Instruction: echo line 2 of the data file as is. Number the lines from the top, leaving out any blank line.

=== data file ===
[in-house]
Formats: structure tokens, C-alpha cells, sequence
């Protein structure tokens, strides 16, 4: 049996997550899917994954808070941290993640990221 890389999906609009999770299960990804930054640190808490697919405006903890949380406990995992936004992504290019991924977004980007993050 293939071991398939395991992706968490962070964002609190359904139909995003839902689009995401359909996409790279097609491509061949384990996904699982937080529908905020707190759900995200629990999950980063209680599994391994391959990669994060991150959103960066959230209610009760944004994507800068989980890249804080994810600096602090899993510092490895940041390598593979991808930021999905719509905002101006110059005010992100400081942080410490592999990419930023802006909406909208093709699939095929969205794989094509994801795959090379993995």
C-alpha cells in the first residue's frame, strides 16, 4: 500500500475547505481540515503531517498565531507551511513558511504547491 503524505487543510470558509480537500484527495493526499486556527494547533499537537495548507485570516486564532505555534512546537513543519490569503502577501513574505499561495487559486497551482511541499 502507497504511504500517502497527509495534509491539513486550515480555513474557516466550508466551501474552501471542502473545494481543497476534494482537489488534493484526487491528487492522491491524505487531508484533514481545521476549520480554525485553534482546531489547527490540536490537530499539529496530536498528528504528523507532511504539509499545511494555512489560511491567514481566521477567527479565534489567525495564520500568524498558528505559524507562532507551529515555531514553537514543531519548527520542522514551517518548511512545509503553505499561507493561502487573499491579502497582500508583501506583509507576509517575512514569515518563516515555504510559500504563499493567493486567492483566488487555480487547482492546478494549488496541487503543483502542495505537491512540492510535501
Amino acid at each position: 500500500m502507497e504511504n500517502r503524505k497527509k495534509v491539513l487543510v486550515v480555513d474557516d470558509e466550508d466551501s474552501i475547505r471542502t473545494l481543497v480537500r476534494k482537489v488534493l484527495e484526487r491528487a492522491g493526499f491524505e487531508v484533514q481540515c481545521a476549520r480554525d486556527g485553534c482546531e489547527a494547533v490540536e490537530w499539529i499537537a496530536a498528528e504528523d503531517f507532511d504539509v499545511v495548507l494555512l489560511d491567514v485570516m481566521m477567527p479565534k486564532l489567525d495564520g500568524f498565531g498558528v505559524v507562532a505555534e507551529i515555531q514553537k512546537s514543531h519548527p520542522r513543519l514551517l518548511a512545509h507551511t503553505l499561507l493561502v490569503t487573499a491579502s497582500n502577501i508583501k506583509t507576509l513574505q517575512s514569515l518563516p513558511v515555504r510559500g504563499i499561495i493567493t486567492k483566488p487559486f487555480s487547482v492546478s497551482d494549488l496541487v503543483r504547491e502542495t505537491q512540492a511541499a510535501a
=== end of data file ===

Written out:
Formats: structure tokens, C-alpha cells, sequence